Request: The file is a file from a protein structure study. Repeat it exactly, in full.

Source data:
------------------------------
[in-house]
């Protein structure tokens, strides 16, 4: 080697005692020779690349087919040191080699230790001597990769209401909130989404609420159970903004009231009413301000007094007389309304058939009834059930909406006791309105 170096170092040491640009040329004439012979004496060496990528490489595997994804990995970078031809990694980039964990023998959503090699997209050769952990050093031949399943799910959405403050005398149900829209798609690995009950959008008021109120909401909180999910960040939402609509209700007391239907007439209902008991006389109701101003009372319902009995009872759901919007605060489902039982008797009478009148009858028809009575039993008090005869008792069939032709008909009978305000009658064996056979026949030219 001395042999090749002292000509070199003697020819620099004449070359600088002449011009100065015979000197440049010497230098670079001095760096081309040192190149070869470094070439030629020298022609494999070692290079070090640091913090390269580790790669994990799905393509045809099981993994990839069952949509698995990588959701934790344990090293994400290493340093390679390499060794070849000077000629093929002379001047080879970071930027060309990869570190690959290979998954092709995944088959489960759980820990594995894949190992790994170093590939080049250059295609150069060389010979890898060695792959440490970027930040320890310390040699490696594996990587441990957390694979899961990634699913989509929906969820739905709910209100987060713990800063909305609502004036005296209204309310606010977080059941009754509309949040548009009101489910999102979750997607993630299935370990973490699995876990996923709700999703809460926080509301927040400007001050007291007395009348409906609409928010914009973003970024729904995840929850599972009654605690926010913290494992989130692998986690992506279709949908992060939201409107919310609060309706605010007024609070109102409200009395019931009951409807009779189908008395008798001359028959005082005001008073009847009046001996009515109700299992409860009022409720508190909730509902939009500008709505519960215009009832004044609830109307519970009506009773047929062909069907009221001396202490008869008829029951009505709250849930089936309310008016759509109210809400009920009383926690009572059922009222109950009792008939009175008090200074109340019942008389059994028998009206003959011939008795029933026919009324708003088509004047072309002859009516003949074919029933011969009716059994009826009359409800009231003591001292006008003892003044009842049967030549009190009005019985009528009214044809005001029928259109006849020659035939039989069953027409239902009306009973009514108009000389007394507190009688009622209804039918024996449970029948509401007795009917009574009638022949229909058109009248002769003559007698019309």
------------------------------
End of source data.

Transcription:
[in-house]
């Protein structure tokens, strides 16, 4: 080697005692020779690349087919040191080699230790001597990769209401909130989404609420159970903004009231009413301000007094007389309304058939009834059930909406006791309105 170096170092040491640009040329004439012979004496060496990528490489595997994804990995970078031809990694980039964990023998959503090699997209050769952990050093031949399943799910959405403050005398149900829209798609690995009950959008008021109120909401909180999910960040939402609509209700007391239907007439209902008991006389109701101003009372319902009995009872759901919007605060489902039982008797009478009148009858028809009575039993008090005869008792069939032709008909009978305000009658064996056979026949030219 001395042999090749002292000509070199003697020819620099004449070359600088002449011009100065015979000197440049010497230098670079001095760096081309040192190149070869470094070439030629020298022609494999070692290079070090640091913090390269580790790669994990799905393509045809099981993994990839069952949509698995990588959701934790344990090293994400290493340093390679390499060794070849000077000629093929002379001047080879970071930027060309990869570190690959290979998954092709995944088959489960759980820990594995894949190992790994170093590939080049250059295609150069060389010979890898060695792959440490970027930040320890310390040699490696594996990587441990957390694979899961990634699913989509929906969820739905709910209100987060713990800063909305609502004036005296209204309310606010977080059941009754509309949040548009009101489910999102979750997607993630299935370990973490699995876990996923709700999703809460926080509301927040400007001050007291007395009348409906609409928010914009973003970024729904995840929850599972009654605690926010913290494992989130692998986690992506279709949908992060939201409107919310609060309706605010007024609070109102409200009395019931009951409807009779189908008395008798001359028959005082005001008073009847009046001996009515109700299992409860009022409720508190909730509902939009500008709505519960215009009832004044609830109307519970009506009773047929062909069907009221001396202490008869008829029951009505709250849930089936309310008016759509109210809400009920009383926690009572059922009222109950009792008939009175008090200074109340019942008389059994028998009206003959011939008795029933026919009324708003088509004047072309002859009516003949074919029933011969009716059994009826009359409800009231003591001292006008003892003044009842049967030549009190009005019985009528009214044809005001029928259109006849020659035939039989069953027409239902009306009973009514108009000389007394507190009688009622209804039918024996449970029948509401007795009917009574009638022949229909058109009248002769003559007698019309």